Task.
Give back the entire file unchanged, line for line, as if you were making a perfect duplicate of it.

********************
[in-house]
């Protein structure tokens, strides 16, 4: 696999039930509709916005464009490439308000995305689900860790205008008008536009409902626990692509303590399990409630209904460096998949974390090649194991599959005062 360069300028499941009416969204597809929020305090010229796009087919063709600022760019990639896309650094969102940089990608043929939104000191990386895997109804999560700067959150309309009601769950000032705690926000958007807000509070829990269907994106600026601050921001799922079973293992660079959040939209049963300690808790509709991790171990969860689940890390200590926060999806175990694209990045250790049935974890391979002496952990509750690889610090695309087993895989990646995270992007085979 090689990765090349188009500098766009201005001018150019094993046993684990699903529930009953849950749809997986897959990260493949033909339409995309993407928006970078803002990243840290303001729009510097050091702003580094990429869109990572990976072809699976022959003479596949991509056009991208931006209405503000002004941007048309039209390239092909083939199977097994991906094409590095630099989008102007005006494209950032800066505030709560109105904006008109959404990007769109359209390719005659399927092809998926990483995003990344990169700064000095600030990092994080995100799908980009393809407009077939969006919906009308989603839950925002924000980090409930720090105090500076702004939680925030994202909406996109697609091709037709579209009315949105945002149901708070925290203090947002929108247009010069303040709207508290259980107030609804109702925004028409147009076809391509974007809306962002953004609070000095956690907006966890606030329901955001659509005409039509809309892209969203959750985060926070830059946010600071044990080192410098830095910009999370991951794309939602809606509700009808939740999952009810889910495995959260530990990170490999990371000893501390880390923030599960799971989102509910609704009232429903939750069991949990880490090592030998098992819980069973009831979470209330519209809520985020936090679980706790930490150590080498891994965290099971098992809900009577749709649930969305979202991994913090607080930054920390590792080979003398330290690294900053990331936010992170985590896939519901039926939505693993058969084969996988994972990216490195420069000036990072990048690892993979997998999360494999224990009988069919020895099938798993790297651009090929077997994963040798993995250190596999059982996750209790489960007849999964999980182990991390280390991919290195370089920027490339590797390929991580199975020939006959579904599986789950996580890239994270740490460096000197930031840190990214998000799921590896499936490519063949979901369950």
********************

[in-house]
């Protein structure tokens, strides 16, 4: 696999039930509709916005464009490439308000995305689900860790205008008008536009409902626990692509303590399990409630209904460096998949974390090649194991599959005062 360069300028499941009416969204597809929020305090010229796009087919063709600022760019990639896309650094969102940089990608043929939104000191990386895997109804999560700067959150309309009601769950000032705690926000958007807000509070829990269907994106600026601050921001799922079973293992660079959040939209049963300690808790509709991790171990969860689940890390200590926060999806175990694209990045250790049935974890391979002496952990509750690889610090695309087993895989990646995270992007085979 090689990765090349188009500098766009201005001018150019094993046993684990699903529930009953849950749809997986897959990260493949033909339409995309993407928006970078803002990243840290303001729009510097050091702003580094990429869109990572990976072809699976022959003479596949991509056009991208931006209405503000002004941007048309039209390239092909083939199977097994991906094409590095630099989008102007005006494209950032800066505030709560109105904006008109959404990007769109359209390719005659399927092809998926990483995003990344990169700064000095600030990092994080995100799908980009393809407009077939969006919906009308989603839950925002924000980090409930720090105090500076702004939680925030994202909406996109697609091709037709579209009315949105945002149901708070925290203090947002929108247009010069303040709207508290259980107030609804109702925004028409147009076809391509974007809306962002953004609070000095956690907006966890606030329901955001659509005409039509809309892209969203959750985060926070830059946010600071044990080192410098830095910009999370991951794309939602809606509700009808939740999952009810889910495995959260530990990170490999990371000893501390880390923030599960799971989102509910609704009232429903939750069991949990880490090592030998098992819980069973009831979470209330519209809520985020936090679980706790930490150590080498891994965290099971098992809900009577749709649930969305979202991994913090607080930054920390590792080979003398330290690294900053990331936010992170985590896939519901039926939505693993058969084969996988994972990216490195420069000036990072990048690892993979997998999360494999224990009988069919020895099938798993790297651009090929077997994963040798993995250190596999059982996750209790489960007849999964999980182990991390280390991919290195370089920027490339590797390929991580199975020939006959579904599986789950996580890239994270740490460096000197930031840190990214998000799921590896499936490519063949979901369950």